Australia is well known to support a diverse and large fauna of potentially deadly animals, and when people think about Australia it is only natural to think about snakes. Containing 228 species of snakes, Australia has one of the highest snake species counts of any country in the world (The Reptile Database, 2020). It is, therefore, a given that human interests come into conflict with snakes regularly. Even with the regularity of contact and an abundance of species Australia has a low bite and death rate compared to other countries of similar population and snake densities. These low incident numbers are mainly due to a good education and healthcare system, as well as an abundance of snake catchers in densely populated areas.
Up until quite recent times, successful treatment of snakebites from highly venomous species in Australia was scarce, and the attitude towards snakes reflected this with the phrase “The only good snake is a dead snake” often surfacing. After the introduction of efficient antivenom and modern health care, fatalities from snakebites have declined and information on snakes have been distributed resulting in a healthier attitude towards these animals and a reduction in conflict. Today Australia has around 3000 snakebite incidents yearly, with a fatal outcome in 1-2 of those cases (Johnstone et al., 2017).
The negative attitude towards snakes have unfortunately not fully disappeared, and it seems to linger in the older percentage of the population, as well as in the rural areas of the country where medical help is far away. It is also in these rural areas where most snakebite incidents occur, often when people try to handle the problem on their own by approaching the animal either trying to catch or dispose of it. But in the more densely populated areas, we see a positive trend where the public, more often than not, call a snake catcher to assist them with problem animals.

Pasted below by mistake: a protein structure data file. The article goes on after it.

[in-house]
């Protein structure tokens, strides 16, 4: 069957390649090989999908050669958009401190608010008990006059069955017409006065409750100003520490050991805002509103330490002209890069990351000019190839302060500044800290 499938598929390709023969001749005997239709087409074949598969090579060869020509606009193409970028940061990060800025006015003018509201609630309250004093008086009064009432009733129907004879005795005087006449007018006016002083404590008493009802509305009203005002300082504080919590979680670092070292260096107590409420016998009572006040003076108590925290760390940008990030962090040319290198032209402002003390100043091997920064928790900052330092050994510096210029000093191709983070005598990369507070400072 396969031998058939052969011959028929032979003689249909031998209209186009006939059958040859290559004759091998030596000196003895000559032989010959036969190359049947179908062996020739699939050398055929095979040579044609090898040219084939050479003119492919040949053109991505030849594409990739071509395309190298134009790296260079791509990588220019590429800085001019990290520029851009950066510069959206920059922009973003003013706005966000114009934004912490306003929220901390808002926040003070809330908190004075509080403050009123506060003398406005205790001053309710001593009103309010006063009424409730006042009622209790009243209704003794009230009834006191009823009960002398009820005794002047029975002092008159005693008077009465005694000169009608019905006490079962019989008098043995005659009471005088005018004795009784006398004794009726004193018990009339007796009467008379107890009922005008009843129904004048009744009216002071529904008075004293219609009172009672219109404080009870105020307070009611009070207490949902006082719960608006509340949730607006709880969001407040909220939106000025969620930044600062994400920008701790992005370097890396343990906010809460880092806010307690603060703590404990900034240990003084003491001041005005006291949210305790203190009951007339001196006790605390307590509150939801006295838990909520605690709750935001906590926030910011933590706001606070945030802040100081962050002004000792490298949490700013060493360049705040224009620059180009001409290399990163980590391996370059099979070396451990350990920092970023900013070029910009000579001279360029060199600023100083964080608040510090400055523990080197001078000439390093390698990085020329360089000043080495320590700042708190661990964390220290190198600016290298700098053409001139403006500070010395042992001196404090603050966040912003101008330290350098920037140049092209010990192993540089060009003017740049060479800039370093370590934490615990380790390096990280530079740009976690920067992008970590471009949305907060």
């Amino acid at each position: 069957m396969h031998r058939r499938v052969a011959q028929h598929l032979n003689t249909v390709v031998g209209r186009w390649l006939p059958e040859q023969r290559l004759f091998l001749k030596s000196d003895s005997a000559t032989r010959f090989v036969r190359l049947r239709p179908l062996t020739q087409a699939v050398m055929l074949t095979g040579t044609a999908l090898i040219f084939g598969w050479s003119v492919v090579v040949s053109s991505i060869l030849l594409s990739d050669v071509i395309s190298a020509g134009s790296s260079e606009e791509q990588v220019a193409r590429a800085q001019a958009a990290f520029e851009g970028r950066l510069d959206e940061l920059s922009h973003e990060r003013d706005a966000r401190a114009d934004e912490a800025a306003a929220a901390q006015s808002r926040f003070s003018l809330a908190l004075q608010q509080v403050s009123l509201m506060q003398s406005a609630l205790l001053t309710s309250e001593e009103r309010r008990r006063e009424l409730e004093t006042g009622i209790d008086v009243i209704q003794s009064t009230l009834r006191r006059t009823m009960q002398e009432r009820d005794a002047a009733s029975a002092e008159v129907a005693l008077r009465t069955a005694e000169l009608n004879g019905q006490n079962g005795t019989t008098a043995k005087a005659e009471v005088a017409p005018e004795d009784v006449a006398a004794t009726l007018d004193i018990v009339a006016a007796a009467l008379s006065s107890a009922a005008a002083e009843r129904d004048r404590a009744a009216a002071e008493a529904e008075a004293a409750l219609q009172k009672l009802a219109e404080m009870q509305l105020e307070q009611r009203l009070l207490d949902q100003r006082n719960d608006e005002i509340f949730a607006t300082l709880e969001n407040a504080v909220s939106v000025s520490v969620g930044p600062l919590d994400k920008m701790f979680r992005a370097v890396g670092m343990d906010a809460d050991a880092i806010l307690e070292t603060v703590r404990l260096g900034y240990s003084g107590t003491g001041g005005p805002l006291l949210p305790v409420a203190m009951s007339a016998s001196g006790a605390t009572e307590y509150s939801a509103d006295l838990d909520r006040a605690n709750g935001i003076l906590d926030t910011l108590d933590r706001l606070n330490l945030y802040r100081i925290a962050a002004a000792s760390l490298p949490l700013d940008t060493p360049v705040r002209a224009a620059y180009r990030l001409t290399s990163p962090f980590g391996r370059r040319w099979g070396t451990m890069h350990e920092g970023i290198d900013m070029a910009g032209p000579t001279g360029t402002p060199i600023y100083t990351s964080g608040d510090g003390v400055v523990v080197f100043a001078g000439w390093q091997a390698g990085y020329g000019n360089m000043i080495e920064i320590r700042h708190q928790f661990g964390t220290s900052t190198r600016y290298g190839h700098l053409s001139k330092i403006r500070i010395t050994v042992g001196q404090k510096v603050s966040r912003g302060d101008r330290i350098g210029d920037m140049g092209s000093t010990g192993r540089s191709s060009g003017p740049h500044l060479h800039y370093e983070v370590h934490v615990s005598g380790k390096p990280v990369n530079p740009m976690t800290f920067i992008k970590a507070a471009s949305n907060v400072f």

In Townsville, a small city in Northern Queensland, we are around 10 active snake catchers with roughly 100 relocations per catcher per year. Around 30 different species of snakes occur in this region, where most are harmless to humans, but to the untrained eye, a harmless species can look highly venomous as many Australian snakes sport the same colouration. Snake catchers, and ID-groups on social media, therefore, provide an important service to help resolve human-snake conflict by relieving frightened people by either identifying a snake or relocating it. Incidents involving venomous snakes have thus declined over the years as information and assistance from trained professionals have become more accessible.
Enjoy reading about Human-Snake Conflict in Australia? Check out some of BioWeb’s related articles:
Utez, P., Hallermann J., & Hosek, J. (2020, June 29). The Reptile Database: Advanced Search, Zoological Museum Hamburg. http://reptile-database.reptarium.cz/advanced_search?taxon=Serpentes&location=Australia&exact%5B0%5D=location&submit=Search
Johnston, C. I., Ryan, N. M., Page, C. B., Buckley, N. A., Brown, S. G., O’Leary, M. A., & Isbister, G. K. (2017). The Australian Snakebite Project, 2005–2015 (ASP-20). Medical Journal of Australia, 207(3), 119-125. doi:10.5694/mja17.00094
Leave a Reply